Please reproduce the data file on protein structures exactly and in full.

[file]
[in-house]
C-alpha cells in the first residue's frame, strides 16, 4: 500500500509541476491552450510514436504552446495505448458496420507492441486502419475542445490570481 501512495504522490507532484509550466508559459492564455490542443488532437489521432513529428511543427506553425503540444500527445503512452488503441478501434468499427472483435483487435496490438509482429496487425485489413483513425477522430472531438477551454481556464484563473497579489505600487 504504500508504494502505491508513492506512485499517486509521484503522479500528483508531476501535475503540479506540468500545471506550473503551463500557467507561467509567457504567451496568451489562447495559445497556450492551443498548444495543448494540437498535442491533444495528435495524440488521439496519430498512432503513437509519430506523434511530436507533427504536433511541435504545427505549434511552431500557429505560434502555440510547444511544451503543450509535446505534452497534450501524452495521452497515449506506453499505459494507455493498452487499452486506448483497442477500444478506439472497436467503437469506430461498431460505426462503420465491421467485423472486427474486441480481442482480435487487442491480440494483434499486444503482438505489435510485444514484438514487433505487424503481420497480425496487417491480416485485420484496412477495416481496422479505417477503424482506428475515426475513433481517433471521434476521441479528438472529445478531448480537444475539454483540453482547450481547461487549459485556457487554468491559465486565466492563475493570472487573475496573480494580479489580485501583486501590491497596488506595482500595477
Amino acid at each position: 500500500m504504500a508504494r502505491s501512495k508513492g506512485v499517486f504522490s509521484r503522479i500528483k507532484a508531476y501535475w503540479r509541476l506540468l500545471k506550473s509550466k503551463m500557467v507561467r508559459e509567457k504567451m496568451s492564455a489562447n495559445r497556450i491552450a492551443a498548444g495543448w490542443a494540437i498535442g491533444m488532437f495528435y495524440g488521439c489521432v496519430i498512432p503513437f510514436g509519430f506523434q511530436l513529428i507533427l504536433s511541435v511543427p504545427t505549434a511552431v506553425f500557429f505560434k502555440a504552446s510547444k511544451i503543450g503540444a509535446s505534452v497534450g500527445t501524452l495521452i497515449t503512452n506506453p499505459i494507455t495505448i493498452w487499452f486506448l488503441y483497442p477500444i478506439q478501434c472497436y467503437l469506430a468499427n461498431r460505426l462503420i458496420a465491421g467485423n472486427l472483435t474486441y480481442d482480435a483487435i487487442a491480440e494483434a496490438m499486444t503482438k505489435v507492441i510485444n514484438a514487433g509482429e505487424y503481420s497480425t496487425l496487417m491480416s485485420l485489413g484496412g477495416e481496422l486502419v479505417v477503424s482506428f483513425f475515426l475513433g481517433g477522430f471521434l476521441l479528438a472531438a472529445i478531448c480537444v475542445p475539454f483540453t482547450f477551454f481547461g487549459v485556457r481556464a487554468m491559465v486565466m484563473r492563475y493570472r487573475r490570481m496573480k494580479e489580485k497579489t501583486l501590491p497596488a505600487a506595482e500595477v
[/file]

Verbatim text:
[in-house]
C-alpha cells in the first residue's frame, strides 16, 4: 500500500509541476491552450510514436504552446495505448458496420507492441486502419475542445490570481 501512495504522490507532484509550466508559459492564455490542443488532437489521432513529428511543427506553425503540444500527445503512452488503441478501434468499427472483435483487435496490438509482429496487425485489413483513425477522430472531438477551454481556464484563473497579489505600487 504504500508504494502505491508513492506512485499517486509521484503522479500528483508531476501535475503540479506540468500545471506550473503551463500557467507561467509567457504567451496568451489562447495559445497556450492551443498548444495543448494540437498535442491533444495528435495524440488521439496519430498512432503513437509519430506523434511530436507533427504536433511541435504545427505549434511552431500557429505560434502555440510547444511544451503543450509535446505534452497534450501524452495521452497515449506506453499505459494507455493498452487499452486506448483497442477500444478506439472497436467503437469506430461498431460505426462503420465491421467485423472486427474486441480481442482480435487487442491480440494483434499486444503482438505489435510485444514484438514487433505487424503481420497480425496487417491480416485485420484496412477495416481496422479505417477503424482506428475515426475513433481517433471521434476521441479528438472529445478531448480537444475539454483540453482547450481547461487549459485556457487554468491559465486565466492563475493570472487573475496573480494580479489580485501583486501590491497596488506595482500595477
Amino acid at each position: 500500500m504504500a508504494r502505491s501512495k508513492g506512485v499517486f504522490s509521484r503522479i500528483k507532484a508531476y501535475w503540479r509541476l506540468l500545471k506550473s509550466k503551463m500557467v507561467r508559459e509567457k504567451m496568451s492564455a489562447n495559445r497556450i491552450a492551443a498548444g495543448w490542443a494540437i498535442g491533444m488532437f495528435y495524440g488521439c489521432v496519430i498512432p503513437f510514436g509519430f506523434q511530436l513529428i507533427l504536433s511541435v511543427p504545427t505549434a511552431v506553425f500557429f505560434k502555440a504552446s510547444k511544451i503543450g503540444a509535446s505534452v497534450g500527445t501524452l495521452i497515449t503512452n506506453p499505459i494507455t495505448i493498452w487499452f486506448l488503441y483497442p477500444i478506439q478501434c472497436y467503437l469506430a468499427n461498431r460505426l462503420i458496420a465491421g467485423n472486427l472483435t474486441y480481442d482480435a483487435i487487442a491480440e494483434a496490438m499486444t503482438k505489435v507492441i510485444n514484438a514487433g509482429e505487424y503481420s497480425t496487425l496487417m491480416s485485420l485489413g484496412g477495416e481496422l486502419v479505417v477503424s482506428f483513425f475515426l475513433g481517433g477522430f471521434l476521441l479528438a472531438a472529445i478531448c480537444v475542445p475539454f483540453t482547450f477551454f481547461g487549459v485556457r481556464a487554468m491559465v486565466m484563473r492563475y493570472r487573475r490570481m496573480k494580479e489580485k497579489t501583486l501590491p497596488a505600487a506595482e500595477v